Snapshot of my circles in Google+, names removed to protect the innocent

The great thing about this is that I can share among these different groups different kinds of information that I find relevant to their lives.  If I know I’m going out to bear happy hour I can share that with the bear circle, while the librarians, staff, and faeries are not given that info.  This helps avoid the drama of sharing provocative photos, misconstrued status updates, and not oversharing with everyone in your life.  Though what Facebook has done to my online sharing habits is opened up information sharing to people I wouldn’t have expected would be interested in reading my comments.  Where I would have put someone in the “faeries” circle here in G+, on Facebook they see all of my updates, including my incredibly wonky library stuff, and sometimes they really dig it.  So one of the habits I may take up with G+ is putting a lot of things onto my “public” posts, and just seeing where they land.  There is also a very important “block” feature for those people who you may still have in your Gmail contacts list, but with whom you never wish to interact again.  I have already blocked a few unsavory folks, and I’m glad that’s an option.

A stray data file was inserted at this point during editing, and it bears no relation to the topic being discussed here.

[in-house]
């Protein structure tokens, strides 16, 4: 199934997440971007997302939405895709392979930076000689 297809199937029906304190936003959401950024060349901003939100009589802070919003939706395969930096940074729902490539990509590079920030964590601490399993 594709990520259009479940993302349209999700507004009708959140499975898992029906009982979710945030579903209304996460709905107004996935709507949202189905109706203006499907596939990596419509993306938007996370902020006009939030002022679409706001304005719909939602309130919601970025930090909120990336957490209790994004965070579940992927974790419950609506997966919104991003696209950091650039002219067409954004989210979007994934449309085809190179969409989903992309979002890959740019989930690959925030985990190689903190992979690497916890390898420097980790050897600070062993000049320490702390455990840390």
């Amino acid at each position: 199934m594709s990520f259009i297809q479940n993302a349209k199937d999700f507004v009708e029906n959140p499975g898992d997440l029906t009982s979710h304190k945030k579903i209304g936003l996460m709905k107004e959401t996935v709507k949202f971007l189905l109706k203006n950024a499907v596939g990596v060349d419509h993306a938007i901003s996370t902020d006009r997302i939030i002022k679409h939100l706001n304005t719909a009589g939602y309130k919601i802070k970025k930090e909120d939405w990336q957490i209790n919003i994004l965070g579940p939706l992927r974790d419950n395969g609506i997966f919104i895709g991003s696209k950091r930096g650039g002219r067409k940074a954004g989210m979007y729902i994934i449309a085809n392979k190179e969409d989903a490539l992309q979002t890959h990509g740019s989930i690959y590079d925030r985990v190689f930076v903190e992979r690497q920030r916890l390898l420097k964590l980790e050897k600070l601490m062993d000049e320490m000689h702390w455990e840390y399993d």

One of the current flaws in the Circles feature though goes directly to the intended purpose of Circles, which is understanding the complexity of the relationships between people.  Right now under the “find and invite” page you’re given a list of names and photos of people and it says “people who you may know on Google+”.  What it doesn’t say is HOW I would know those people.  One of the good things about Facebook is that you can instantly see the network of people who are connected to that person and you can instantly recognize to which group they belong.  You just take one glance at the mutual friends list and blam, you know.  If it’s a matter of privacy about who is connected to whom, G+ should just say that this person may go in this circle.  It knows who’s in there, and it’s clear that that’s where it’s drawing from.  So why not give me a hover over and light up a circle?  I’ve sent this as a recommendation.

One of the big drawbacks at this stage of the trial is that your social connections are very low.  There aren’t that many people in the trial, and so it lacks the robustness of the stream that you get from Facebook.  This is just a matter of time to be sure.  But with a dearth of updates, it makes it less useful as a means of connection.  Rather than opening up invitations to only cut them off again, they should have instead turned to their sociological research and given people a limited number of invitations, say 10, and then those users would have sent those invites strategically to their closest friends.  This would have made for a more productive beta, as it would have scaled a little more slowly and capitalized on strong ties.  As it stands I only have my husband, a few librarians I read online, and the staff at BoingBoing among my active stream.  I know that this will change, but it makes it a little boring at the start.


Snapshot of my Sparks page.